Righthaven, a company that has garnered controversy by suing 250 different blogs and websites over newspaper copyrights, has lost its second case. The company lost a lawsuit on Friday in a ruling that, if upheld on appeal, could change the way that copyrighted newspaper articles get treated on the web-and not at all in the way Righthaven was hoping for.
Normally, “fair use” is the rule that justifies partial use of a copyrighted work. Fair use is what allows for quotation in a book review or news report-and it’s done countless times every day on the web. But in certain circumstances, judges have found 100 percent of a work to be fair use, and in a hearing on Friday, U.S. District Judge James Mahan found this was one of those circumstances, and that it was legal for an Oregon non-profit to post a full copy of a newspaper article from the Las Vegas Review-Journal on its website.
The judge based his decision on several factors, including that the defendant, the Oregon-based Center for Intercultural Organizing (CIO), which works with immigrants in Oregon, serves a completely different market than the R-J. Importantly, Mahan also took the opportunity to show he was unimpressed with Righthaven’s business model as a whole-buying up newspaper copyrights and suing mostly small websites with no warning at all. “Righthaven is not using the copyright the same way the R-J used it,” he said. “Righthaven is using it to support a lawsuit.” (So far, Righthaven’s main clients are the Las Vegas Review-Journal and the MediaNews chain.)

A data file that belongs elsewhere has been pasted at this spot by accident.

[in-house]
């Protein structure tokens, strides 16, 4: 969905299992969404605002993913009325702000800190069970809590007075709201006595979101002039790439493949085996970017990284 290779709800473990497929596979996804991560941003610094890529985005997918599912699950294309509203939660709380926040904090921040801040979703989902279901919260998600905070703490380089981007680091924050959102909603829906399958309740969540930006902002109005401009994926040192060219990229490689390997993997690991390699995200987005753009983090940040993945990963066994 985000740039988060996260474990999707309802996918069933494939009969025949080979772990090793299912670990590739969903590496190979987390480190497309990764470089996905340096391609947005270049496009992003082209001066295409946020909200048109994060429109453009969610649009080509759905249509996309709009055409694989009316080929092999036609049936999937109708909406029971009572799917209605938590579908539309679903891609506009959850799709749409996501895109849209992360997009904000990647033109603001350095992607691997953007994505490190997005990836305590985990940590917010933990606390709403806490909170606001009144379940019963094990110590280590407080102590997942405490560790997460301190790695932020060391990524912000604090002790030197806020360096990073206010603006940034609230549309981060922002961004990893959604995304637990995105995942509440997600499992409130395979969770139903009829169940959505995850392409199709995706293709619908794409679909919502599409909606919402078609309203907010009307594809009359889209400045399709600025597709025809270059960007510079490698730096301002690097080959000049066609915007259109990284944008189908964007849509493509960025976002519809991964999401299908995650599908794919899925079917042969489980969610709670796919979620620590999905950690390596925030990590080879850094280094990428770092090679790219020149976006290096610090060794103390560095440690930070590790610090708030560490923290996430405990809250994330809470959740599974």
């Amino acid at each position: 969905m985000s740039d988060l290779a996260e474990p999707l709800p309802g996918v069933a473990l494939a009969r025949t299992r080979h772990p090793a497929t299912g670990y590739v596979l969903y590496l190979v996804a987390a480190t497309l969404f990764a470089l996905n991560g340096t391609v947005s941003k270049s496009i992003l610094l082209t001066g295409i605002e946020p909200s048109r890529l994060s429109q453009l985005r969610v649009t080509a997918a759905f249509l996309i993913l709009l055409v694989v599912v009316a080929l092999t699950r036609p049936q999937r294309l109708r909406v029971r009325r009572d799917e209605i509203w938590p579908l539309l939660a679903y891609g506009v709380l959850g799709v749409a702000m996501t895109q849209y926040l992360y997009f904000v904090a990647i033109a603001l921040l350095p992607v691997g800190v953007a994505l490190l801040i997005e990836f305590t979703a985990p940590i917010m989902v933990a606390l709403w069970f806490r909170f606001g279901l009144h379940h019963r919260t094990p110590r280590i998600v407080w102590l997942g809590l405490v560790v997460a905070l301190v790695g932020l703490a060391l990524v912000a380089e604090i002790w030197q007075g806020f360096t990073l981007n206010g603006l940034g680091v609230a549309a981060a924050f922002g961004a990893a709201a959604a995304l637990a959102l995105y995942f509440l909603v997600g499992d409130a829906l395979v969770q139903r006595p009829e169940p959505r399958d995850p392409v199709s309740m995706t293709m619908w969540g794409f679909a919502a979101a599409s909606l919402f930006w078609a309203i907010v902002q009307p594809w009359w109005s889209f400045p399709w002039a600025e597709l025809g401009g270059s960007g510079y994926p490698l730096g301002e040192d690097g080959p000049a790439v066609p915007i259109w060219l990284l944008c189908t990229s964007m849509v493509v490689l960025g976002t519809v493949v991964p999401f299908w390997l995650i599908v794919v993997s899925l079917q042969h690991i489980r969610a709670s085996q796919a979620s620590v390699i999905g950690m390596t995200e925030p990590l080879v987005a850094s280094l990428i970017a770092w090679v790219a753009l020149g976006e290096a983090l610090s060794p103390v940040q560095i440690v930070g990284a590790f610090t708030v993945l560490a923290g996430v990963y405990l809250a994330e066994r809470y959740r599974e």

Mahan issued the ruling orally from the bench on Friday, and his decision to favor the non-profit was reported by the Las Vegas Sun. But Mahan asked defense lawyers to write up a dismissal order, and said he’ll sign it. While a written order detailing Mahan’s reasoning has not yet been submitted, the judge detailed some of his reasons from the bench.
This decision shows how Righthaven’s pursuit of these cases could backfire on the whole media industry. As I wrote last month,, newspaper industry lawyers can currently be sure that they’re within their rights to ask for a takedown of any full copy of a newspaper article posted online without their permission. Newspapers like The New York Times file takedown requests regularly. If this decision holds up on appeal-and it has a very good chance of doing so-that ability will be greatly diminished. Newspaper execs will have to consider what kind of person or organization made the full copy, and what for what purpose they made it. A competing commercial media company that engages in copying will still be way out of bounds-but we might find a web full of “fair uses” by non-profits and mom-and-pop bloggers.
This is the second lawsuit Righthaven has lost on “fair use” grounds, but the most recent loss is much more likely to have widespread effect than the first. That’s because the first finding of fair use was over a website that only quoted about 25 percent of an R-J story. Last month, Righthaven appealed that loss, and on Friday it indicated it will appeal this recent loss as well.